As I got closer to the end of the trail, and nearer to the car, the trail got more and more muddy. The cultivated ground, which the car was stuck in, didn’t look particularly muddy. The top layer of the soil and dried somewhat in the few sunny days we have recently experienced. However underneath, it was a mud bog. When Dawn Ann drove on the cultivated ground, she quickly sunk down to the depth the soil had been plowed.

I grabbed the shoes, socks and clothes, and trudged over to the car. I started sinking I pretty deep myself. She rolled down the window, and there they were! The long lost mudder (mother) and the yapping dog. He recognized me quickly, and quieted down. She did have regular clothes on, so I handed her the shoes and socks, and tossed the other clothes into the back seat of the car. She was glad to see us!

I dug the mud out from behind the two front tires (front-wheel drive car). Then I placed the boards up next to the tires, hoping they would gain some traction, and buoyancy. Then I went around to the front of the car, and told her to try to rock the car, and I would try pushing her out. Bryan had tried this earlier, but since he weighs less than 80 pounds, I knew that he couldn’t have been able to push too hard. As I tried, I found that my feet slipped so much in the mud, that I couldn’t be of much use pushing either, especially since I had to push uphill.
After several attempts pushing the car by hand, it was time to put the truck to work! I had Bryan get me the log chain. I hooked one end of the chain to the car, and the other end to the towing hook on the truck. I put the truck in 4WD low-range. Then I gently backed up taking the slack out of the chain. I waved my arm to Dawn Ann to signal that it was time to put the car in reverse and start backing out. The truck pulled the car right out, lickety-split. At one point as I was pulling her back, Dawn Ann took her foot off the gas pedal, and I just kept right on pulling her out. The truck hardly even broke a sweat.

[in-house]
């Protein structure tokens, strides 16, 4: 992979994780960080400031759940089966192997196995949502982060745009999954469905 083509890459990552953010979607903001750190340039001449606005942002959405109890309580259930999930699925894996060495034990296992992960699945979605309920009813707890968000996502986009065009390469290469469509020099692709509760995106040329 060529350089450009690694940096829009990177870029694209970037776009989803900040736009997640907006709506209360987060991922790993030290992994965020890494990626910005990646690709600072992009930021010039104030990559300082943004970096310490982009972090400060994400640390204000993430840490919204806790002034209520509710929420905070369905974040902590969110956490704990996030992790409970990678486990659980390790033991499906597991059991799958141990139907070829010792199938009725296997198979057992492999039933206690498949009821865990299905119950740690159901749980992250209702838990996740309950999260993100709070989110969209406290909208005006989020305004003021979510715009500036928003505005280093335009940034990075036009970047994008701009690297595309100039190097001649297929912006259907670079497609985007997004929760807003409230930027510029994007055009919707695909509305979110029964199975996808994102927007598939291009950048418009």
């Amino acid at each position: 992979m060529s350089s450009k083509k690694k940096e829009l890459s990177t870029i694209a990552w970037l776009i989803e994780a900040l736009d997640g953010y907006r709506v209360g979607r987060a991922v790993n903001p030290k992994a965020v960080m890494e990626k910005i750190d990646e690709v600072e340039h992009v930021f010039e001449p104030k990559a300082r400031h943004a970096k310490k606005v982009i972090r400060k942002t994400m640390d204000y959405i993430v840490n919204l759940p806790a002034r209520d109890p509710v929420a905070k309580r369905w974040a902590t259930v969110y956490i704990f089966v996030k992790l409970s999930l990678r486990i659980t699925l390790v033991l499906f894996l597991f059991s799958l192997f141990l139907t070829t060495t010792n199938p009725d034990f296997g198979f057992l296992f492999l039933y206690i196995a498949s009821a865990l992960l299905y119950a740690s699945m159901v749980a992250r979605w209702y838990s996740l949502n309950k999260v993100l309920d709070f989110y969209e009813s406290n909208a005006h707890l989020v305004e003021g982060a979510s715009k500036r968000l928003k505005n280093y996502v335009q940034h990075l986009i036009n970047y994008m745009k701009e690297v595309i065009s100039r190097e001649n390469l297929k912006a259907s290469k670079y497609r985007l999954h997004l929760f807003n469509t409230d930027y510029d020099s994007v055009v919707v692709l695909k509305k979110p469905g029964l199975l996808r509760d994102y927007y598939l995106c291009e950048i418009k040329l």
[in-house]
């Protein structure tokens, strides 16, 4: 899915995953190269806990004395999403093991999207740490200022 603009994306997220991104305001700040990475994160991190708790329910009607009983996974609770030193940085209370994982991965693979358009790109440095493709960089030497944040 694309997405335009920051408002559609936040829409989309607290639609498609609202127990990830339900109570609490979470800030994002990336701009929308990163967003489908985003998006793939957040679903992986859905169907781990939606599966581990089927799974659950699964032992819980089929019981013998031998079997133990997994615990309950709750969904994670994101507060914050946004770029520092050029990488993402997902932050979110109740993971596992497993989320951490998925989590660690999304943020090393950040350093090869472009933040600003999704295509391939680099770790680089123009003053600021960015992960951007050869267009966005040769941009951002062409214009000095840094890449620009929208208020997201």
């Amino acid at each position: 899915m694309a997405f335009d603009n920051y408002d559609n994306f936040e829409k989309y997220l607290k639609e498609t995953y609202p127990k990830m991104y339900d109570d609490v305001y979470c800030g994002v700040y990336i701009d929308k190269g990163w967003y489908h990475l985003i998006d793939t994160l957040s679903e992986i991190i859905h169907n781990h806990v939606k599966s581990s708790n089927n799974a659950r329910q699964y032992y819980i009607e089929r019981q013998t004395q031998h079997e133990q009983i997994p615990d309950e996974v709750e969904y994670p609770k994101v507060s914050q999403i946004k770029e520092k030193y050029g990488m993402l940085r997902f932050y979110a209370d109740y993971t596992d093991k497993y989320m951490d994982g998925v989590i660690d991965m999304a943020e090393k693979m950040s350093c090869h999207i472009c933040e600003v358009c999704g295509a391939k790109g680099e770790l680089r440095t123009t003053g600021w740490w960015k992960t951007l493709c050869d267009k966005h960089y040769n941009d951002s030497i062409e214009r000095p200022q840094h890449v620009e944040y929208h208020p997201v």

I said "Thank you Grandpa Hatch", for the use of the log chain. I also gave thanks to the good Lord as well. I determined that we needed to have a towing strap to be kept in the truck, preferably a little longer than the logging chain.

Finally she was free! Neither mama nor the car were any worse for the wear. And, we had saved ourselves the cost of a tow truck as well:) We gathered up the chain and shovel and put them back in the truck . Everybody had muddy feet, that is – except for mama! (There's something unfair about about all this -- I mean mama, the one who got stuck, ended up being the only one who never did get muddy through all of this! Sometimes there is just no justice in this world!) I made the kids ride home in the back of the truck. Maybe I should have made mama ride back there as well!

I resisted the urge to tease Dawn Ann about getting stuck. I really didn’t want to rub it in. I figured that she had already been through enough. I remembered a time some 15-20 years ago, when I got my car stuck in the middle of a stream (small river actually). I had been trying to ford the stream, and the exhaust pipe of the car went under water, and although the wheels were not stuck in the bottom of the stream bed, the engine killed because of the inability to relieve itself of its exhaust. There I was, 20 miles from the nearest town, in the middle of the San Raphael Desert! I ended up having to walk all night long, over some some 15 miles (let me tell out about the blisters on my feet sometime!) until I was eventually able to get a ride into town. The Sheriff’s search and rescue had to pull me out! I’m afraid I had Dawn Ann beaten for stuck car experiences.

So instead of teasing her, and rubbing it in, I joked with her that “At least you weren’t 20 miles away from civilization!”

Well we all made it home safely. We parked our muddy vehicles in the garage, just as it was getting dark. Bryan and I had to strip off our muddy clothes and put them directly into the washing machine as we entered the house. We now had a row of muddy shoes lined up on the front porch.

All was well, and all were safe. And the adventure came to a close.